One of Italy’s most extraordinary cities tempts Christine Smallwood to return, as she looks forward to its year as European Capital of Culture.
However much you read about Matera in southern Italy, seeing the sassi in real life for the first time always elicits an exclamation – or several. It is the otherworldliness of these stone dwellings, seemingly carved into the hillside, that prompts hyperbole.
Matera, in the region of Basilicata, is said to have been inhabited since prehistoric times, and the sassi (stones) were homes to thousands of people up until the 1950s. The city came to international attention in 2004 when the Mel Gibson film The Passion Of The Christ was shot there; its setting was considered to be the perfect evocation of Jerusalem centuries earlier. Still today, parts of it are often described as “biblical-looking”.
But before Hollywood arrived, Carlo Levi wrote of the city in his book, Christ Stopped At Eboli. Published in 1945, it included a devastating description of the squalor in Matera. The city was subsequently known as ‘vergogne nazionale’, or ‘Italy’s shame’.
That embarrassment eventually resulted in a clear out of the primitive, cramped homes in the sassi, where families lived without heating, running water or sanitation. It’s hard to imagine today, especially because so many of the caves have been transformed into swanky tourist accommodation. A few moments spent in a reconstructed dwelling gives a brief glimpse into the past and helps visitors to appreciate how different life was just a few decades ago. Furnished simply with very basic equipment and, with the presence of a life-size model donkey, it becomes clear how crowded these ancient homes were, with humans and livestock sleeping – literally – side by side. In the height of summer the caves certainly provide welcome respite from the heat, yet the challenges of living here remain evident.
Of course, it’s not just the individual caves that have changed. Matera has benefitted both from being declared a Unesco World Heritage Site (in 1993) and from the surge of interest in the neighbouring region of Puglia. Flying into Bari and then driving west across the Murgia to the ravine on which the city sits is the most popular route from the UK. Once there, comfortably shod feet are the best transport.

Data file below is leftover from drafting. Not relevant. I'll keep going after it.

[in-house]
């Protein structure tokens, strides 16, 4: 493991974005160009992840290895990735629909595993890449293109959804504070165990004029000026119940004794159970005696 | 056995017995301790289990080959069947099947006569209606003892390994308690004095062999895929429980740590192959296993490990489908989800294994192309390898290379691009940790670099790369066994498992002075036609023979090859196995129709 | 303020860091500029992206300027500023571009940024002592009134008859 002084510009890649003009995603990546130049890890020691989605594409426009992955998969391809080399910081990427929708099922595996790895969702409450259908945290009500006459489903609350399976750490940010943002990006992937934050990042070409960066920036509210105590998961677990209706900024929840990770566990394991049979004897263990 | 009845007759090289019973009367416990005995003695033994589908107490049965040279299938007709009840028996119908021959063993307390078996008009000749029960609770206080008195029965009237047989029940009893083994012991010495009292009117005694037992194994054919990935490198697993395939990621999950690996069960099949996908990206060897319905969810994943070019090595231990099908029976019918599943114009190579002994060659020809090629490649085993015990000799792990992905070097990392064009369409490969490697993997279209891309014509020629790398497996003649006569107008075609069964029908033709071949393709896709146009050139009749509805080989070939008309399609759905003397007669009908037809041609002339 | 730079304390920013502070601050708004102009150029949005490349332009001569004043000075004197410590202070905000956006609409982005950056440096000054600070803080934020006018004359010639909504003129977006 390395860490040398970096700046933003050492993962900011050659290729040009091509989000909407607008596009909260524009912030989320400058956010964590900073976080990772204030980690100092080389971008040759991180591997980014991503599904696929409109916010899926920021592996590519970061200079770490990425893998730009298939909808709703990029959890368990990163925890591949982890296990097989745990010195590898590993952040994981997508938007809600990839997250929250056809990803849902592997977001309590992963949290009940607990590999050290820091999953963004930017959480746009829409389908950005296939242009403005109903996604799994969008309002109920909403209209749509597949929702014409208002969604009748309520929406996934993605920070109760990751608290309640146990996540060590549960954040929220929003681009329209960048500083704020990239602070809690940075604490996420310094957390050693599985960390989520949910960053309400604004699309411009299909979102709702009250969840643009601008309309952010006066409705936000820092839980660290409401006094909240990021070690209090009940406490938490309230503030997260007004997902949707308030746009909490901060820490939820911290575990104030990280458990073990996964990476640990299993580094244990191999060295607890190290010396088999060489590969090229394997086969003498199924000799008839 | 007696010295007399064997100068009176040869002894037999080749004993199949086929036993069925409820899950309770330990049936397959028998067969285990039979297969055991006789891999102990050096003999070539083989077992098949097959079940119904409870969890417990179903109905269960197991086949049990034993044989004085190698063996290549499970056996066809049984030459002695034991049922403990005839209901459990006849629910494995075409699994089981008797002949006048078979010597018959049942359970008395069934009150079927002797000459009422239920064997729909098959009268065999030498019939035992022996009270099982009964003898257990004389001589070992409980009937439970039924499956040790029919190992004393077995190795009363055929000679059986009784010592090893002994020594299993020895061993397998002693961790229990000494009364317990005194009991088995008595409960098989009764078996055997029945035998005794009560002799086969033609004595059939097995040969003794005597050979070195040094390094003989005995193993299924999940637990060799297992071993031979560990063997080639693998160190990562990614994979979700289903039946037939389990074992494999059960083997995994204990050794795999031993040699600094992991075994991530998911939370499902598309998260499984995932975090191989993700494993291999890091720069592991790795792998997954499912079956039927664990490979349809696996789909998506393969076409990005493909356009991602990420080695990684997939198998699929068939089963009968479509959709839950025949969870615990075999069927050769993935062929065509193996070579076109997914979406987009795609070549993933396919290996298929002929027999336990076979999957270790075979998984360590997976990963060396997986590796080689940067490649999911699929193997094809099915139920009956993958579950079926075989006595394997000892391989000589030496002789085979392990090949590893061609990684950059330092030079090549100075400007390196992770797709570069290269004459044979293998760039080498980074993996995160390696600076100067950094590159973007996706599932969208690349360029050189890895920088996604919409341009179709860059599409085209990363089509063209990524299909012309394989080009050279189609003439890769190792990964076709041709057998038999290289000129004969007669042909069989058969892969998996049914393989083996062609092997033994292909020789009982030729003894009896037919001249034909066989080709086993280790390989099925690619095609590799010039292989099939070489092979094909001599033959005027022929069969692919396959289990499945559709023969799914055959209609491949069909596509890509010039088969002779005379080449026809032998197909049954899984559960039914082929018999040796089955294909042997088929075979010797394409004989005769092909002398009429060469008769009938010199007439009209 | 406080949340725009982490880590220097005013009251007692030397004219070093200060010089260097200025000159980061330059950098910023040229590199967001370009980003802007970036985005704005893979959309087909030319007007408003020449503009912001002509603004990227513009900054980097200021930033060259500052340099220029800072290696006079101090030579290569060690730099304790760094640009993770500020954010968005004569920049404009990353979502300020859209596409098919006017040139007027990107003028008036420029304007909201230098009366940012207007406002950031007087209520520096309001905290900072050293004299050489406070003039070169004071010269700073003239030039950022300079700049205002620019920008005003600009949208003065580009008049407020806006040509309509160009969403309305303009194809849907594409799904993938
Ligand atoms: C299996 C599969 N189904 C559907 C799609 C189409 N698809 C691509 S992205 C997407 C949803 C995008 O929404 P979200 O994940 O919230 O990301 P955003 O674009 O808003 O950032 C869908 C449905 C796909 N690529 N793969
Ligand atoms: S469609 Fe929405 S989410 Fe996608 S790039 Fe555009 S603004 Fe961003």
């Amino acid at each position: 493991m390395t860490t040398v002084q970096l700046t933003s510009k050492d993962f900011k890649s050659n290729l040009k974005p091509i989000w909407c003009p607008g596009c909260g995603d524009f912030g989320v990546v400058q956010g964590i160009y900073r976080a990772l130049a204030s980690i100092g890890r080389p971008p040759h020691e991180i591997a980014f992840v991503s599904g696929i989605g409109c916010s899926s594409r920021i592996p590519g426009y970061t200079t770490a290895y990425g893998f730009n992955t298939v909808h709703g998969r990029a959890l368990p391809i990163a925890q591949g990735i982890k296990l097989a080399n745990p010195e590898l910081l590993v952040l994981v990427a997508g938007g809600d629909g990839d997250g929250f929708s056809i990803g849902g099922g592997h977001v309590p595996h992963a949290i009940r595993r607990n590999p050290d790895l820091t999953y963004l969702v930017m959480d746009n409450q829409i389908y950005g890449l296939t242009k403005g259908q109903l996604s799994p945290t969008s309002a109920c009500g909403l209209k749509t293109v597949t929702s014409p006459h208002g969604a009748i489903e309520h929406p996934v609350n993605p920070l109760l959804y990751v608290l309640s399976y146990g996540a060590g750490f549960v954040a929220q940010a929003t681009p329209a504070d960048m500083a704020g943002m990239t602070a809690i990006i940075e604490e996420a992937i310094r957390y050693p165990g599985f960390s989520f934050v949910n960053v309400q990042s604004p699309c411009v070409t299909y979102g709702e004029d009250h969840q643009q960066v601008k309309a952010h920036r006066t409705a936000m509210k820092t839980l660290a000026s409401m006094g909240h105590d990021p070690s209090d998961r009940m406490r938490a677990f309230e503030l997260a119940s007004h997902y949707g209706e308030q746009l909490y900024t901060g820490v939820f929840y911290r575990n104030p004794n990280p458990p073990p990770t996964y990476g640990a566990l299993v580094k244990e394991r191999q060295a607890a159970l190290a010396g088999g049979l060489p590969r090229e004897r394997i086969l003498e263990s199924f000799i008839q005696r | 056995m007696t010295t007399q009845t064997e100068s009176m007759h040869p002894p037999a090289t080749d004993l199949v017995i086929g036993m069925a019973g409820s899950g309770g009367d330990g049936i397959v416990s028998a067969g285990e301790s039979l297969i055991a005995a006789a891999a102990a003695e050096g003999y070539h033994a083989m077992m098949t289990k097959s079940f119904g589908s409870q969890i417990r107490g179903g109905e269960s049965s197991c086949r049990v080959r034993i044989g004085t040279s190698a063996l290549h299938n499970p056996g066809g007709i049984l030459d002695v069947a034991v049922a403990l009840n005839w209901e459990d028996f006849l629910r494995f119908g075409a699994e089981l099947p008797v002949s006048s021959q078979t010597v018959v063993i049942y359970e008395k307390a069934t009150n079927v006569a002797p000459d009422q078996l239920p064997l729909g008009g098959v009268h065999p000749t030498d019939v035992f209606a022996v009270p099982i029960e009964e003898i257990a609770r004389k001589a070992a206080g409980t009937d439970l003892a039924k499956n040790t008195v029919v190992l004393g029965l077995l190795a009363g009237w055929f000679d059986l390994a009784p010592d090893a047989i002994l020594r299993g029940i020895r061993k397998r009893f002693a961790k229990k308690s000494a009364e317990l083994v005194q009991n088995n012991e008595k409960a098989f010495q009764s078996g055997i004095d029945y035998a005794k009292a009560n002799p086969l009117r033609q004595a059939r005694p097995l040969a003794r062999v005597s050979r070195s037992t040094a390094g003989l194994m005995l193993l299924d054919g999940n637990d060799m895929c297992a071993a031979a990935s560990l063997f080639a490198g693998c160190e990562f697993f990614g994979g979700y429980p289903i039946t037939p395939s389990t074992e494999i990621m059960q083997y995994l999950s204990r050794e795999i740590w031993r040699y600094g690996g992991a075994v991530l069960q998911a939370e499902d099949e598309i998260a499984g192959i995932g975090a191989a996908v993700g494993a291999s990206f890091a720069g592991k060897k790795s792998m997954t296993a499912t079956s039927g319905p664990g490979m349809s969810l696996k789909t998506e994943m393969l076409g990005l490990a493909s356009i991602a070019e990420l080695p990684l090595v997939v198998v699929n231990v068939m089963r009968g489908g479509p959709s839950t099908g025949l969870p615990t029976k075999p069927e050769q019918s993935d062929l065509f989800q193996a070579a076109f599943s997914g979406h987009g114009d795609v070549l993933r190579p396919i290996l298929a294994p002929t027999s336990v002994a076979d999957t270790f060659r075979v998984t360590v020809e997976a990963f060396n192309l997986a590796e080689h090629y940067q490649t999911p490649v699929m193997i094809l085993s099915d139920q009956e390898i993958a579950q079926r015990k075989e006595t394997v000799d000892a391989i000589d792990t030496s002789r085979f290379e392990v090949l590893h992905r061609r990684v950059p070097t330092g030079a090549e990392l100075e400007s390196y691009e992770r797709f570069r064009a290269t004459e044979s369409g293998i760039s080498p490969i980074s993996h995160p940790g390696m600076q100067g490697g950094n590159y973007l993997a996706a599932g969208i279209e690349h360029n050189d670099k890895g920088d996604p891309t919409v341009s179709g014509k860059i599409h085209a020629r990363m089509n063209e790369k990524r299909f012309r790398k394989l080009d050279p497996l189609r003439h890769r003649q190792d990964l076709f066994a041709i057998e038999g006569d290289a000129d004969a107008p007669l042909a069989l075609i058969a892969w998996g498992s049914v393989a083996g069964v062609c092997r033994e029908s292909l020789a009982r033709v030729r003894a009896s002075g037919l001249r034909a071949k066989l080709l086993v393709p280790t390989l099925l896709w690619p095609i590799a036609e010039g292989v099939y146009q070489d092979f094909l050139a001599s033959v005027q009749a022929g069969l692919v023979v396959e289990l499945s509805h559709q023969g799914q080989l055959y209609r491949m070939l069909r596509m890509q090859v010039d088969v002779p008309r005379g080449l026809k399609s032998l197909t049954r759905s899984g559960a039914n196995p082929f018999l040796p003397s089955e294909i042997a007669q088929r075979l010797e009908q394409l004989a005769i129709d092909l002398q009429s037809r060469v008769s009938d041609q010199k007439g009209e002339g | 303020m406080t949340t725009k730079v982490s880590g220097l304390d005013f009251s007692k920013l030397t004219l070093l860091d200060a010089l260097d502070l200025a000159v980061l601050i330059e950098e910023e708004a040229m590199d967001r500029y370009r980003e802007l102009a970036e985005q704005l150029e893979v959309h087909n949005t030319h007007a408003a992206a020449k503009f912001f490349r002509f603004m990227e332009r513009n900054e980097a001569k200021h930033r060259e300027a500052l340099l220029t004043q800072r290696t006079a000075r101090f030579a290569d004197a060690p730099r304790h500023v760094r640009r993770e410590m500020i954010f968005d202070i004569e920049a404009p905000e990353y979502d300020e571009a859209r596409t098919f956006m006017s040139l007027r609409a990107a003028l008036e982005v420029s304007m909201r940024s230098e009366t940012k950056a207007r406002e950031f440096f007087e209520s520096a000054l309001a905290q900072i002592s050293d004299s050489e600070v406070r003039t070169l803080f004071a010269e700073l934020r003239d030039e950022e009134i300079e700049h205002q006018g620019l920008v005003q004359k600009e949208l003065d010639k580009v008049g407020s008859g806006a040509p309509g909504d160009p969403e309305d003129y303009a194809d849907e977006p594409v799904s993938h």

The main attraction
Recently, the residents of Matera (known as the Materani) have had a spring in their steps as they prepare for the city’s tenure as European Capital of Culture in 2019, and the predicted steep increase in visitor numbers. The year will start in style on January 19 with an opening ceremony that promises to kick things off with a bang. Or rather a toot, an oompah and a fanfare of brass instruments, as the launch party begins with 54 marching bands from around the region of Basilicata, as well as from other European Culture Capitals. Two thousand musicians are certain to set the fun in motion. From then, for the next 48 weeks, 117 artists and curators will be involved in an extensive programme of events including collaborative initiatives with Plovdiv in Bulgaria, which will be sharing the European Capital of Culture title. There promises to be something for everyone including, for the first time, a community opera, performed in the sassi.
Although the sassi are undoubtedly the reason why most visitors make the journey to Matera, the newer city has its merits and it is worth dedicating some time to wander around. With an ever-increasing number
of stylish bars and restaurants it’s easy to feel on holiday and relax whether travelling solo, as a couple, with a group of friends or with children. There are plenty of opportunities for exploring, from learning about the handsome churches to admiring the piazzas.
There’s also the enjoyment of the regular day-to-day of the city, including a lively pre-dinner passeggiata and, often, the unparalleled cityscape is enhanced by the light of a spectacular sunset. Aside from the programme of cultural events in 2019, keep an eye out for goods made from terracotta and papier-mâché, which are enduringly popular and sometimes sold directly by the chatty artisans themselves.
The gastronomic specialities are far too numerous to mention here, but include the local bread (pane di Matera IGP), as well as arguably the region’s most famous food product, lucanica, a spiced sausage (note that there are many variant spellings). Or, sit and take in the views with a glass of the acclaimed local wine, Aglianico del Vulture and reflect on how those past, shameful days are well and truly over.
Matera may not currently be near the top of many bucket lists, but that could soon change. The visual excitement of first seeing the idiosyncratic sassi stays with travellers forever. It won’t just be that sight, but doubtless the cultural activities lined up in this most extraordinary of settings that will have people talking for a long time to come.